"I've never seen anything like it" --- Ash, after seeing
the derelict on screen
In 1979, the movie Alien () set the
standard for science-fiction horror. The principal designer of all the major features,
including the (now famous) xenomorph (), was
the Swiss surrealist and designer H.R. Giger (), who won an Academy award for his work on this film
Swiss surrealist and designer H. R. Giger () (source unknown)
Giger needs no special introduction. One only needs examine his site's guest book
() or some of his paintings to get a good
idea about how influential this man has become in the genre of good horror fiction.
In the movie Alien, a group of space travellers lands on an unknown moon, LV-426
(), after a mysterious signal is intercepted
by the ship's mainframe and find a derelict spaceship carrying a cargo load of strange
eggs. The pilot of the derelict has been dead for millions of years and has been
fossilized, but the eggs are in stasis and the crew accidentally activates one, causing
the infestation of the spaceship with a deadly alien life form, now named
Giger was called in as an "artist in residence" to supervise and help with the
artistic aspects of the film. In doing so, he kept a diary where he collected relevant
material, such as draft sketches and paintings of the various features, including the
derelict. This "diary" was augmented later with photos of the movie replicas used by
the production team and its contents were compiled into the book "Giger's Alien"
Fig. 1: Cover for book: "Giger's Alien", published by Galerie Morpheus International
The book has several pre-production paintings of the derelict by Giger:
Fig. 2: Pre-production painting of the derelict, by H.R. Giger
Fig. 3: Pre-production painting of the derelict by H.R. Giger.
Fig. 4: Pre-production studio model of the derelict.
Fig 5: Post-production model of the derelict, with various features exaggerated.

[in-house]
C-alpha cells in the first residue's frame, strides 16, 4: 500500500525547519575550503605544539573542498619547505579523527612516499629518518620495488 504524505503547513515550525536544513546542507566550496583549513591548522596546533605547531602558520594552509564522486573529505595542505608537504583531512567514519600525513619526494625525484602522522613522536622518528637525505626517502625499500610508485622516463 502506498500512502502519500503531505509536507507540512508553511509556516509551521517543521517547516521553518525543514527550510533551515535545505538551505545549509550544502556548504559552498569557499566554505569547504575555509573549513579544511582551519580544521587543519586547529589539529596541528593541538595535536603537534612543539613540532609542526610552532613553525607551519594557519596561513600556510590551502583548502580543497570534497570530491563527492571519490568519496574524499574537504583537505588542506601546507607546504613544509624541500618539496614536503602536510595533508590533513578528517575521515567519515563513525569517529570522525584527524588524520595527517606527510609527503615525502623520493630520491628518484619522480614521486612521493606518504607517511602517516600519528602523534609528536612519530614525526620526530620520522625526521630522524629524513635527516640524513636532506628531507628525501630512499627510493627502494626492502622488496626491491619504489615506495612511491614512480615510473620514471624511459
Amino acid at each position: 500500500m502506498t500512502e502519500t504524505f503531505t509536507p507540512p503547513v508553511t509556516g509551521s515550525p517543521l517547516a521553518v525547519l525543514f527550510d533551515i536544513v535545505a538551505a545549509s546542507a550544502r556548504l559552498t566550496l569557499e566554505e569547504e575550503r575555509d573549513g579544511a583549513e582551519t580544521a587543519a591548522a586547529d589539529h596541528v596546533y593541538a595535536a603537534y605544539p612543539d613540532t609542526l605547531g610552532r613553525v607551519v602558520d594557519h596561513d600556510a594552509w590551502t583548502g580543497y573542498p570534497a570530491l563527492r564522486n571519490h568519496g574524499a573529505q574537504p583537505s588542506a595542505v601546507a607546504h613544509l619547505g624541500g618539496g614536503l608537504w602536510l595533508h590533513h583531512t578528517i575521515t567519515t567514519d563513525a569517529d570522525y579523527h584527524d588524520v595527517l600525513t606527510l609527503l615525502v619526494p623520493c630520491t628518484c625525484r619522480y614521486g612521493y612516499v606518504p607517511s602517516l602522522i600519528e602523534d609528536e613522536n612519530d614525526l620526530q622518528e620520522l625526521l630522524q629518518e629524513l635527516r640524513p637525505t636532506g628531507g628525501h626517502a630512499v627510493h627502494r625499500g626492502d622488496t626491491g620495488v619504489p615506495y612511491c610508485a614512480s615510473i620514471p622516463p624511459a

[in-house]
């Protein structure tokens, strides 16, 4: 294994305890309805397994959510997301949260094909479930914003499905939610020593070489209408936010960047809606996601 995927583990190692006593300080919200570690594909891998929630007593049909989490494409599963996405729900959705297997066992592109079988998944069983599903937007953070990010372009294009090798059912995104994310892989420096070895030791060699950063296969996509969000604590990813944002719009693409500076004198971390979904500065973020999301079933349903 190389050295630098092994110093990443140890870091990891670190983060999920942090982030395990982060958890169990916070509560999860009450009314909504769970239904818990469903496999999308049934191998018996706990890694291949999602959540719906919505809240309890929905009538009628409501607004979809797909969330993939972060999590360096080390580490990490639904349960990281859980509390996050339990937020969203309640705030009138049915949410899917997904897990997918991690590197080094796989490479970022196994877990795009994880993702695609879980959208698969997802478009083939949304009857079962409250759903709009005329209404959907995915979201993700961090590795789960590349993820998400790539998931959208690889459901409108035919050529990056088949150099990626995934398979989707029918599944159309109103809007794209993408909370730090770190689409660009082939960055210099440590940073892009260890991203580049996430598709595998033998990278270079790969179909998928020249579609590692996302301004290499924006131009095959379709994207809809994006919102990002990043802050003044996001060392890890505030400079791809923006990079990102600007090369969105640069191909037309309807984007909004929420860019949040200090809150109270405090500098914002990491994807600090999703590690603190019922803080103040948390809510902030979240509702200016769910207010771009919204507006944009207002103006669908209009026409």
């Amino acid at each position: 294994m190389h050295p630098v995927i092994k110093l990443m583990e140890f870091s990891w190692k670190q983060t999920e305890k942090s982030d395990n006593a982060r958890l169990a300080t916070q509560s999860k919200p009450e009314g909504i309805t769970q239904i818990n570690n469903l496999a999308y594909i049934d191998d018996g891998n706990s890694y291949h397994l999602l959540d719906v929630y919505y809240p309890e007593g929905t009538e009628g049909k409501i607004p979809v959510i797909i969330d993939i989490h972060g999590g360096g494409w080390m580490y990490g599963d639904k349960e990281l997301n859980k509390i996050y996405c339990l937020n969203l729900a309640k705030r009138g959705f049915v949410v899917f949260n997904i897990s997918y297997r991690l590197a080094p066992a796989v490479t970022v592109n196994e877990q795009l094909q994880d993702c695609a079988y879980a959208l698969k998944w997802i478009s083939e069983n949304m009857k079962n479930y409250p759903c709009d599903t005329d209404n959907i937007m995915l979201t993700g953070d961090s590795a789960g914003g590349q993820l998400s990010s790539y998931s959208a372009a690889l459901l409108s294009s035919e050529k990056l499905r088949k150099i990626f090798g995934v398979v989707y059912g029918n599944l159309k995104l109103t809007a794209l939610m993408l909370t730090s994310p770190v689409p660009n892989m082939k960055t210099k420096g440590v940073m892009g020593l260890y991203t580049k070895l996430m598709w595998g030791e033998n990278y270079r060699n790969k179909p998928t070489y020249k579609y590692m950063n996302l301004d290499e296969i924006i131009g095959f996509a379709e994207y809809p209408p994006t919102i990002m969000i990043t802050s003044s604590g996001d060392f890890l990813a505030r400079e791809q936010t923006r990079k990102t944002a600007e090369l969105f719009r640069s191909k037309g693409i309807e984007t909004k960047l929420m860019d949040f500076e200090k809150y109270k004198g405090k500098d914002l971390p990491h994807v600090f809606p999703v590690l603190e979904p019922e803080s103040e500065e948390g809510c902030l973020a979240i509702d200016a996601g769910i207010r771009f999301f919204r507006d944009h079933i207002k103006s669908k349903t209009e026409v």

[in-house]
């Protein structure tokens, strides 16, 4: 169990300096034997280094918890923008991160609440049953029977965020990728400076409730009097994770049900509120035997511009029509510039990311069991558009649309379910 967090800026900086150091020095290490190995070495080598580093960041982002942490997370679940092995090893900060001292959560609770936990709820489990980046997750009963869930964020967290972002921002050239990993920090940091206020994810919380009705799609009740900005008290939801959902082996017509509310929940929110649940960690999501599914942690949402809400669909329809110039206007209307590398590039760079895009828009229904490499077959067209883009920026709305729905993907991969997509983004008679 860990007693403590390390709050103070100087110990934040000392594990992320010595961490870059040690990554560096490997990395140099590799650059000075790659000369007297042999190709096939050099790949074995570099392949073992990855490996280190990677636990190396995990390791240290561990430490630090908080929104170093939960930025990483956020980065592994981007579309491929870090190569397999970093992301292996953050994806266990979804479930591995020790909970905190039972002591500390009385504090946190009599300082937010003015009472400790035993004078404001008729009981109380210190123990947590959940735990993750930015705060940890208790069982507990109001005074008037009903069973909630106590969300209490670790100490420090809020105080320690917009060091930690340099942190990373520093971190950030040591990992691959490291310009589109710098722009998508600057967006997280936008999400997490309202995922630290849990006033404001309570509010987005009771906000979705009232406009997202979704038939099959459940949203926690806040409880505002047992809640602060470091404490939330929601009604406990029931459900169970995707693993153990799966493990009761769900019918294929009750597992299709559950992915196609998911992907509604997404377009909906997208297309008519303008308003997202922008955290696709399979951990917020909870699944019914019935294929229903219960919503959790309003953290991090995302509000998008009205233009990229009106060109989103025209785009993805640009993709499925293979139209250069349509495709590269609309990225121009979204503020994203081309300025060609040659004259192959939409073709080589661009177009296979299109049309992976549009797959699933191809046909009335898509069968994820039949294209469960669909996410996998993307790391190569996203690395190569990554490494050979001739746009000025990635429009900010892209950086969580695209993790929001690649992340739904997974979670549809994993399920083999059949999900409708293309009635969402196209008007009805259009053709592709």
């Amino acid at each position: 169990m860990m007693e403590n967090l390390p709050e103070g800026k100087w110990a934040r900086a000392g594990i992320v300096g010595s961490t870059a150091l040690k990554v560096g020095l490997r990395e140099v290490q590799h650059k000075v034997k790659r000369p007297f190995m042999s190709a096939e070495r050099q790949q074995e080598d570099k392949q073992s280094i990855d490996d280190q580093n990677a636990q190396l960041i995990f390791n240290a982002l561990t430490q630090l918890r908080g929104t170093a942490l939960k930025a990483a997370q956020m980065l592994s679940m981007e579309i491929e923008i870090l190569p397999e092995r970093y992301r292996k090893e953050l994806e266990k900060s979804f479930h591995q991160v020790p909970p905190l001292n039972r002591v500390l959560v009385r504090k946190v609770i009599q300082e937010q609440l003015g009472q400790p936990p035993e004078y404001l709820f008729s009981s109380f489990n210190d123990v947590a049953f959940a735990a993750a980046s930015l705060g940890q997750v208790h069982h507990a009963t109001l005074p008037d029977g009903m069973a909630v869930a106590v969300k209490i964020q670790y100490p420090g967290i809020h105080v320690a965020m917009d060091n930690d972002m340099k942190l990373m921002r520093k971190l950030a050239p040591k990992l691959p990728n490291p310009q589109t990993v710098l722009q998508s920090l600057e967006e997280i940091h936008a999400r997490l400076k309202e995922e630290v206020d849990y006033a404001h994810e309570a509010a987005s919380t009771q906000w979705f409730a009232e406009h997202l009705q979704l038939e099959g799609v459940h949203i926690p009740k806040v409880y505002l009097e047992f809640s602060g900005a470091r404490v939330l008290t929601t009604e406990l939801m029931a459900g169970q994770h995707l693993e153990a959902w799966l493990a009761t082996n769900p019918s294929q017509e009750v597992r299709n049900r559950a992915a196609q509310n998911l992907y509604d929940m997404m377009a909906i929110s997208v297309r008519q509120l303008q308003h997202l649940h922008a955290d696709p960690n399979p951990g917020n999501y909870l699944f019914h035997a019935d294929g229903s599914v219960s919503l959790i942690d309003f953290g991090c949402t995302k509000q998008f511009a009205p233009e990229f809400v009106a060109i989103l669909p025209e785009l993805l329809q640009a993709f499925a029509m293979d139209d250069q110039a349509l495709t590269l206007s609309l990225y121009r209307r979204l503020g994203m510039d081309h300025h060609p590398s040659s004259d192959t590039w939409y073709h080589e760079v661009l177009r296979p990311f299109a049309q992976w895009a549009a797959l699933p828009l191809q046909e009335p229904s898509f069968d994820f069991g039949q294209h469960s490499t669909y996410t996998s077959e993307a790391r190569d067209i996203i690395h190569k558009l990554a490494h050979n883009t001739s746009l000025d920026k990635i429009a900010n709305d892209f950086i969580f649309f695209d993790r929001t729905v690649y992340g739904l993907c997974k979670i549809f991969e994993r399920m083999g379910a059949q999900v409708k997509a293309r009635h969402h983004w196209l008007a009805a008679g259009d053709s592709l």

Original Image Source: Lune Rouge
Fig 6: the derelict sitting on moon LV-426 ("Acheron") as it was shown in the film
Fig. 7: Pre-production painting of the derelict's bottom side, showing the three
vaginal entrances, by H.R. Giger.
Giger also provides for a view of the derelict in what appears to be its "alive"
Fig. 8: Pre-production painting of the derelict (alive), by H.R. Giger.
The book also contains paintings of the derelict's pilot and cockpit:
Fig. 9: Pre-production painting of the internal view of the cockpit dome of the
derelict, behind the pilot, by H. R. Giger.
Fig. 10: Pre-production painting of the derelict's pilot, by H.R. Giger.
Fig. 11: Larger-than-life-size model of the derelict's pilot, as it was shown in the
Several articles have appeared which tried to explain the derelict, although none is
considered canon and none manages to explain what exactly the derelict is. In addition,
with the exception of the second Alien film (in which only a very brief appearance of
the derelict is made, which initiates another infection), none of the subsequent films
about Alien referenced the derelict again, so its existence remains a mystery.
Wikipedia has some interesting information on the (supposed) species () which pilots the derelict (), although little or nothing of substance is known
Some interesting facts can be extracted from the book "Giger's Alien". For
It is clear that the derelict was intended as a sort of an organic bio-ship. This
is supported by the fact that the pilot of the derelict is fused to his cockpit chair
(Figs. 9-11), using bio-mechanical means and the fact that the interior of the ship
consists of a conglomeration of bone-like organic elements (Fig. 11a). Hence, the
entire derelict and the pilot are one single entity. This is of course in accord with
Giger's general bio-mechanical style.
Fig. 11a: derelict interior with Kane (John Hurt) on his way to the egg chamber,
as it was shown in the movie Alien.
The derelict's right "arm", displays two protrusions, which in more detailed
pictures in the book, appear to be either weapons or thrusters of some sort (Figs.
2-6 and 8).